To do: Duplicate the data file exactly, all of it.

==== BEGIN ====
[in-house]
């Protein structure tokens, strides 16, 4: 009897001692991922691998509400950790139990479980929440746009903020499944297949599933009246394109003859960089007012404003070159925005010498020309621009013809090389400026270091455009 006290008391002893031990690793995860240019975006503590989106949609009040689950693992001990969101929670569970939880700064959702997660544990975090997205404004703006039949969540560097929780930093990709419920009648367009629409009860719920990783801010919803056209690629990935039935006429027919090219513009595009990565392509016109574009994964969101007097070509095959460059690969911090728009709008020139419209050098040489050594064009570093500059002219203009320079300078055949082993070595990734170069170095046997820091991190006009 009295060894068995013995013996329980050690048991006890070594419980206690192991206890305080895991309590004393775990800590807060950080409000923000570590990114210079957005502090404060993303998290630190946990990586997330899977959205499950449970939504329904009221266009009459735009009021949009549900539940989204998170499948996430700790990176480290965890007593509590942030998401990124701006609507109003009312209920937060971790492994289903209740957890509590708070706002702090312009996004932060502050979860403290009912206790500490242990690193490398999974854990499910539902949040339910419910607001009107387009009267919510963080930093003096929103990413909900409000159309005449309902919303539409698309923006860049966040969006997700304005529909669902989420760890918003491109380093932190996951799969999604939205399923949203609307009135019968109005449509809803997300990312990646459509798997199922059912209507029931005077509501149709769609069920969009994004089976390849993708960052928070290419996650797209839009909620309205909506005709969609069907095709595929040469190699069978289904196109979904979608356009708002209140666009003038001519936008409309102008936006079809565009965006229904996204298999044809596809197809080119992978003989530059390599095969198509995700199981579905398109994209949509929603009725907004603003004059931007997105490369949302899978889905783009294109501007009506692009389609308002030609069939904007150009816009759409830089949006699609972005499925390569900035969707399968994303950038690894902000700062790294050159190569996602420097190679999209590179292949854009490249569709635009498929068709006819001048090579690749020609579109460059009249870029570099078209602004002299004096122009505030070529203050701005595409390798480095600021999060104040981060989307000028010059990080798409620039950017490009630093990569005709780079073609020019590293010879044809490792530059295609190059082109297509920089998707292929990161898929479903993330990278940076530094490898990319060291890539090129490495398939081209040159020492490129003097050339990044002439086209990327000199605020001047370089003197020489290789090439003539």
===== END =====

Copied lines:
[in-house]
């Protein structure tokens, strides 16, 4: 009897001692991922691998509400950790139990479980929440746009903020499944297949599933009246394109003859960089007012404003070159925005010498020309621009013809090389400026270091455009 006290008391002893031990690793995860240019975006503590989106949609009040689950693992001990969101929670569970939880700064959702997660544990975090997205404004703006039949969540560097929780930093990709419920009648367009629409009860719920990783801010919803056209690629990935039935006429027919090219513009595009990565392509016109574009994964969101007097070509095959460059690969911090728009709008020139419209050098040489050594064009570093500059002219203009320079300078055949082993070595990734170069170095046997820091991190006009 009295060894068995013995013996329980050690048991006890070594419980206690192991206890305080895991309590004393775990800590807060950080409000923000570590990114210079957005502090404060993303998290630190946990990586997330899977959205499950449970939504329904009221266009009459735009009021949009549900539940989204998170499948996430700790990176480290965890007593509590942030998401990124701006609507109003009312209920937060971790492994289903209740957890509590708070706002702090312009996004932060502050979860403290009912206790500490242990690193490398999974854990499910539902949040339910419910607001009107387009009267919510963080930093003096929103990413909900409000159309005449309902919303539409698309923006860049966040969006997700304005529909669902989420760890918003491109380093932190996951799969999604939205399923949203609307009135019968109005449509809803997300990312990646459509798997199922059912209507029931005077509501149709769609069920969009994004089976390849993708960052928070290419996650797209839009909620309205909506005709969609069907095709595929040469190699069978289904196109979904979608356009708002209140666009003038001519936008409309102008936006079809565009965006229904996204298999044809596809197809080119992978003989530059390599095969198509995700199981579905398109994209949509929603009725907004603003004059931007997105490369949302899978889905783009294109501007009506692009389609308002030609069939904007150009816009759409830089949006699609972005499925390569900035969707399968994303950038690894902000700062790294050159190569996602420097190679999209590179292949854009490249569709635009498929068709006819001048090579690749020609579109460059009249870029570099078209602004002299004096122009505030070529203050701005595409390798480095600021999060104040981060989307000028010059990080798409620039950017490009630093990569005709780079073609020019590293010879044809490792530059295609190059082109297509920089998707292929990161898929479903993330990278940076530094490898990319060291890539090129490495398939081209040159020492490129003097050339990044002439086209990327000199605020001047370089003197020489290789090439003539």